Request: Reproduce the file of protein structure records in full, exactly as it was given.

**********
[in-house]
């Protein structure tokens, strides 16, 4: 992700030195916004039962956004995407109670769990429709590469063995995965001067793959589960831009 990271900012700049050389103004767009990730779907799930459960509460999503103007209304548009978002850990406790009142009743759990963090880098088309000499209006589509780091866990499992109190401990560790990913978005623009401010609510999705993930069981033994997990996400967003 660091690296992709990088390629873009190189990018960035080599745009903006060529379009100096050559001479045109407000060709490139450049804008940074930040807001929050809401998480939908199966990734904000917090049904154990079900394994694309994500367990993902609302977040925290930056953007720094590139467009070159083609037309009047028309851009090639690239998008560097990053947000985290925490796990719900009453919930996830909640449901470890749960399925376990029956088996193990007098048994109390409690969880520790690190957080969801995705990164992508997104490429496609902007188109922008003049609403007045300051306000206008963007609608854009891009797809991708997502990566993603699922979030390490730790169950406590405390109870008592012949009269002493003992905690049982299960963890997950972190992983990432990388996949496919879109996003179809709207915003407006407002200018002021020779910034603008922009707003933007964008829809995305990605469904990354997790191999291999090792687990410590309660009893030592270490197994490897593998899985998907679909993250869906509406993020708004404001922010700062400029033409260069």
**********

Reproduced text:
[in-house]
């Protein structure tokens, strides 16, 4: 992700030195916004039962956004995407109670769990429709590469063995995965001067793959589960831009 990271900012700049050389103004767009990730779907799930459960509460999503103007209304548009978002850990406790009142009743759990963090880098088309000499209006589509780091866990499992109190401990560790990913978005623009401010609510999705993930069981033994997990996400967003 660091690296992709990088390629873009190189990018960035080599745009903006060529379009100096050559001479045109407000060709490139450049804008940074930040807001929050809401998480939908199966990734904000917090049904154990079900394994694309994500367990993902609302977040925290930056953007720094590139467009070159083609037309009047028309851009090639690239998008560097990053947000985290925490796990719900009453919930996830909640449901470890749960399925376990029956088996193990007098048994109390409690969880520790690190957080969801995705990164992508997104490429496609902007188109922008003049609403007045300051306000206008963007609608854009891009797809991708997502990566993603699922979030390490730790169950406590405390109870008592012949009269002493003992905690049982299960963890997950972190992983990432990388996949496919879109996003179809709207915003407006407002200018002021020779910034603008922009707003933007964008829809995305990605469904990354997790191999291999090792687990410590309660009893030592270490197994490897593998899985998907679909993250869906509406993020708004404001922010700062400029033409260069």